Symmetric group on infinite coinfinite subset is not conjugacy-closed
This article gives the statement, and possibly proof, of a particular subgroup or type of subgroup not satisfying a particular subgroup property (namely, Conjugacy-closed subgroup (?)) in a particular group or type of group (namely, Symmetric group (?)).
Suppose are sets such that both and are infinite. Let denote the symmetric groups on and respectively, with embedding naturally in : any permutation on is extended to a permutation on by fixing all elements of .
With this embedding, is not a conjugacy-closed subgroup of .
(This proof assumes the axiom of choice).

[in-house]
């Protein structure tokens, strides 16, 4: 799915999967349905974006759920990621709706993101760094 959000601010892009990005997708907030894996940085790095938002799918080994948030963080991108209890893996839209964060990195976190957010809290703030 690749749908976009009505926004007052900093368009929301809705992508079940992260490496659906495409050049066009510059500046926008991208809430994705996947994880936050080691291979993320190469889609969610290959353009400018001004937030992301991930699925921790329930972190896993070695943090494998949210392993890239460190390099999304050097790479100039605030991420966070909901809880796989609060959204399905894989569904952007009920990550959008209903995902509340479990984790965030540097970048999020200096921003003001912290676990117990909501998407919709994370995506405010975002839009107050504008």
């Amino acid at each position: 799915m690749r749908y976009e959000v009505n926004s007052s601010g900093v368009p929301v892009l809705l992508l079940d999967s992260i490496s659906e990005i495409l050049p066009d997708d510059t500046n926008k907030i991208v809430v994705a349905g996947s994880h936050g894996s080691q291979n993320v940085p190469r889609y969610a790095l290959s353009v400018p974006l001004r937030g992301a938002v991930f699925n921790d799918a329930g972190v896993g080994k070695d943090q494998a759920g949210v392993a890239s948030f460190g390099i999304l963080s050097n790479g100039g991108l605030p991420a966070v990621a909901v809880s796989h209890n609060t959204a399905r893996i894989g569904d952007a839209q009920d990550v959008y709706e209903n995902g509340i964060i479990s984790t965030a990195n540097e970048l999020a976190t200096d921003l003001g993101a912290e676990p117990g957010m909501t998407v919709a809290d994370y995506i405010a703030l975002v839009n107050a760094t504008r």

Given: such that both and are finite.
To prove: The symmetric group is not conjugacy-closed in . In other words, there exist elements such that and are not conjugate in but are conjugate in .
- Let be a countably infinite subset of such that have the same size (this can be done if is infinite). Also note that there is a bijection between and . Combining these two, we get a bijection such that and .
- Suppose is a permutation of that moves every element of . Such a permutation exists: for instance, we can use the axiom of choice to partition into subsets of size two, and then select a permutation that interchanges the two elements in any subset.
- Consider the permutations and . is a permutation that moves every element of and fixes all elements of , while moves every element of and fixes every element of . We note that:
- and are not conjugate in , because has fixed points but doesn't have fixed points.
- and are conjugate in by .